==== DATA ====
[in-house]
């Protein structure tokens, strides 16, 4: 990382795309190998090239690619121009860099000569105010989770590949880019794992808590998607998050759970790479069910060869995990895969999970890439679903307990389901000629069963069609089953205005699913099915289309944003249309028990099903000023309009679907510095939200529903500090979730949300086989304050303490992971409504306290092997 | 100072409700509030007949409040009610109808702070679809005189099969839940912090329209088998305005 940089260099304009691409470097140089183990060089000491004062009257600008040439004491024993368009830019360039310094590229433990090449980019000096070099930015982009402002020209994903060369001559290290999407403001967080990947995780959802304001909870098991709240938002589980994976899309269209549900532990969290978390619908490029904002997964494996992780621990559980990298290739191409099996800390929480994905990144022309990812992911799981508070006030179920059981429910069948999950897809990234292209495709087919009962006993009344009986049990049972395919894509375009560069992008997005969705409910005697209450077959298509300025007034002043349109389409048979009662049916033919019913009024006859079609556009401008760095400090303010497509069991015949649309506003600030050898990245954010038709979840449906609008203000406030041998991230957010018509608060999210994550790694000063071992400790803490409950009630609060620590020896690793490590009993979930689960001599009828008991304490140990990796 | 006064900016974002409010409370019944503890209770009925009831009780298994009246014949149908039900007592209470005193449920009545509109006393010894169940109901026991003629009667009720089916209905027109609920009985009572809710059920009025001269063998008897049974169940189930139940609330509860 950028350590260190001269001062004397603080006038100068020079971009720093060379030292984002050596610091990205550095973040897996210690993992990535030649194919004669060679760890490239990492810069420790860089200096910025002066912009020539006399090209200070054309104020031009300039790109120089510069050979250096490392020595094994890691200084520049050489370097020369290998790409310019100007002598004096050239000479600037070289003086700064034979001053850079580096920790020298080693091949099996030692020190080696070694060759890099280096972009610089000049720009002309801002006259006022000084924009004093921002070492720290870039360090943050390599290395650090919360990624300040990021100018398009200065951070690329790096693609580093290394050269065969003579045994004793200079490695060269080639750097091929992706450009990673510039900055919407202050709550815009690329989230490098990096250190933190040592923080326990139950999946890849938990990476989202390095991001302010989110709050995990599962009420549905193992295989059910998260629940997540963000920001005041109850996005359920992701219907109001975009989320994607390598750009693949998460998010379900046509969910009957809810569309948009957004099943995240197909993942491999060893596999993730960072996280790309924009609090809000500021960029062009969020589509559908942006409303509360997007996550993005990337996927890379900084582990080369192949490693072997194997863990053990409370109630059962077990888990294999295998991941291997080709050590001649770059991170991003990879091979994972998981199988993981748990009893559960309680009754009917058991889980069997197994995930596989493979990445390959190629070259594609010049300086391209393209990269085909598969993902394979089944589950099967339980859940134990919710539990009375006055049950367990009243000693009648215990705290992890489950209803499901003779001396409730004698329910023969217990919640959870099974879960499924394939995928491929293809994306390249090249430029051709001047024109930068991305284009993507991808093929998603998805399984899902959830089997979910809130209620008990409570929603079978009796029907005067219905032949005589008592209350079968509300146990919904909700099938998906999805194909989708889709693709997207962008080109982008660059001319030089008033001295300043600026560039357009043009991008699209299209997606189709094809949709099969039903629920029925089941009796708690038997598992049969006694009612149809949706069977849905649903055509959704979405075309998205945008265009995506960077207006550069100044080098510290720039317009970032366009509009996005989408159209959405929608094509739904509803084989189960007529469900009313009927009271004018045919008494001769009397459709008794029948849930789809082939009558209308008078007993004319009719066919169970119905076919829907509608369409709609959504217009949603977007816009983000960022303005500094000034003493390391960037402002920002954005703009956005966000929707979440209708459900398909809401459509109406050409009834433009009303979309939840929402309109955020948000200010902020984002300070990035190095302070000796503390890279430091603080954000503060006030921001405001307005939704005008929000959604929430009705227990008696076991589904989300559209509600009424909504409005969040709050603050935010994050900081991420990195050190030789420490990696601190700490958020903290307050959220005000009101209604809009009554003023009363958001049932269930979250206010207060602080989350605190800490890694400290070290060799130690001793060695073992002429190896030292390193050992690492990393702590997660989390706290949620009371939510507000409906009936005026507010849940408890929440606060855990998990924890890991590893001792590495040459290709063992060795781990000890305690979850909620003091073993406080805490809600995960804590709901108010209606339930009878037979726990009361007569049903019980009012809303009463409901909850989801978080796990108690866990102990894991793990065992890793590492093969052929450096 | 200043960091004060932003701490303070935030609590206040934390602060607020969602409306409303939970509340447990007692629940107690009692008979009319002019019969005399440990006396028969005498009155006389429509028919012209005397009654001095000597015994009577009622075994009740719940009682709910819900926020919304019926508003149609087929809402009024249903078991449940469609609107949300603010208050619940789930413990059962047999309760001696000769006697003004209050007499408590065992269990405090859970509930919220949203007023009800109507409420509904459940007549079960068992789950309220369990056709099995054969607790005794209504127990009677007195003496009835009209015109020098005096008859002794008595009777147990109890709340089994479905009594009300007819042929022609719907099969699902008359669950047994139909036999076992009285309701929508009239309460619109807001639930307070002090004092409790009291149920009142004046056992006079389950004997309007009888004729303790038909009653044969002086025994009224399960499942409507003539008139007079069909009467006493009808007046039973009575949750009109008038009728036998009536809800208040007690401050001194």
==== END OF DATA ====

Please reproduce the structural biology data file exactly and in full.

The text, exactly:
[in-house]
């Protein structure tokens, strides 16, 4: 990382795309190998090239690619121009860099000569105010989770590949880019794992808590998607998050759970790479069910060869995990895969999970890439679903307990389901000629069963069609089953205005699913099915289309944003249309028990099903000023309009679907510095939200529903500090979730949300086989304050303490992971409504306290092997 | 100072409700509030007949409040009610109808702070679809005189099969839940912090329209088998305005 940089260099304009691409470097140089183990060089000491004062009257600008040439004491024993368009830019360039310094590229433990090449980019000096070099930015982009402002020209994903060369001559290290999407403001967080990947995780959802304001909870098991709240938002589980994976899309269209549900532990969290978390619908490029904002997964494996992780621990559980990298290739191409099996800390929480994905990144022309990812992911799981508070006030179920059981429910069948999950897809990234292209495709087919009962006993009344009986049990049972395919894509375009560069992008997005969705409910005697209450077959298509300025007034002043349109389409048979009662049916033919019913009024006859079609556009401008760095400090303010497509069991015949649309506003600030050898990245954010038709979840449906609008203000406030041998991230957010018509608060999210994550790694000063071992400790803490409950009630609060620590020896690793490590009993979930689960001599009828008991304490140990990796 | 006064900016974002409010409370019944503890209770009925009831009780298994009246014949149908039900007592209470005193449920009545509109006393010894169940109901026991003629009667009720089916209905027109609920009985009572809710059920009025001269063998008897049974169940189930139940609330509860 950028350590260190001269001062004397603080006038100068020079971009720093060379030292984002050596610091990205550095973040897996210690993992990535030649194919004669060679760890490239990492810069420790860089200096910025002066912009020539006399090209200070054309104020031009300039790109120089510069050979250096490392020595094994890691200084520049050489370097020369290998790409310019100007002598004096050239000479600037070289003086700064034979001053850079580096920790020298080693091949099996030692020190080696070694060759890099280096972009610089000049720009002309801002006259006022000084924009004093921002070492720290870039360090943050390599290395650090919360990624300040990021100018398009200065951070690329790096693609580093290394050269065969003579045994004793200079490695060269080639750097091929992706450009990673510039900055919407202050709550815009690329989230490098990096250190933190040592923080326990139950999946890849938990990476989202390095991001302010989110709050995990599962009420549905193992295989059910998260629940997540963000920001005041109850996005359920992701219907109001975009989320994607390598750009693949998460998010379900046509969910009957809810569309948009957004099943995240197909993942491999060893596999993730960072996280790309924009609090809000500021960029062009969020589509559908942006409303509360997007996550993005990337996927890379900084582990080369192949490693072997194997863990053990409370109630059962077990888990294999295998991941291997080709050590001649770059991170991003990879091979994972998981199988993981748990009893559960309680009754009917058991889980069997197994995930596989493979990445390959190629070259594609010049300086391209393209990269085909598969993902394979089944589950099967339980859940134990919710539990009375006055049950367990009243000693009648215990705290992890489950209803499901003779001396409730004698329910023969217990919640959870099974879960499924394939995928491929293809994306390249090249430029051709001047024109930068991305284009993507991808093929998603998805399984899902959830089997979910809130209620008990409570929603079978009796029907005067219905032949005589008592209350079968509300146990919904909700099938998906999805194909989708889709693709997207962008080109982008660059001319030089008033001295300043600026560039357009043009991008699209299209997606189709094809949709099969039903629920029925089941009796708690038997598992049969006694009612149809949706069977849905649903055509959704979405075309998205945008265009995506960077207006550069100044080098510290720039317009970032366009509009996005989408159209959405929608094509739904509803084989189960007529469900009313009927009271004018045919008494001769009397459709008794029948849930789809082939009558209308008078007993004319009719066919169970119905076919829907509608369409709609959504217009949603977007816009983000960022303005500094000034003493390391960037402002920002954005703009956005966000929707979440209708459900398909809401459509109406050409009834433009009303979309939840929402309109955020948000200010902020984002300070990035190095302070000796503390890279430091603080954000503060006030921001405001307005939704005008929000959604929430009705227990008696076991589904989300559209509600009424909504409005969040709050603050935010994050900081991420990195050190030789420490990696601190700490958020903290307050959220005000009101209604809009009554003023009363958001049932269930979250206010207060602080989350605190800490890694400290070290060799130690001793060695073992002429190896030292390193050992690492990393702590997660989390706290949620009371939510507000409906009936005026507010849940408890929440606060855990998990924890890991590893001792590495040459290709063992060795781990000890305690979850909620003091073993406080805490809600995960804590709901108010209606339930009878037979726990009361007569049903019980009012809303009463409901909850989801978080796990108690866990102990894991793990065992890793590492093969052929450096 | 200043960091004060932003701490303070935030609590206040934390602060607020969602409306409303939970509340447990007692629940107690009692008979009319002019019969005399440990006396028969005498009155006389429509028919012209005397009654001095000597015994009577009622075994009740719940009682709910819900926020919304019926508003149609087929809402009024249903078991449940469609609107949300603010208050619940789930413990059962047999309760001696000769006697003004209050007499408590065992269990405090859970509930919220949203007023009800109507409420509904459940007549079960068992789950309220369990056709099995054969607790005794209504127990009677007195003496009835009209015109020098005096008859002794008595009777147990109890709340089994479905009594009300007819042929022609719907099969699902008359669950047994139909036999076992009285309701929508009239309460619109807001639930307070002090004092409790009291149920009142004046056992006079389950004997309007009888004729303790038909009653044969002086025994009224399960499942409507003539008139007079069909009467006493009808007046039973009575949750009109008038009728036998009536809800208040007690401050001194």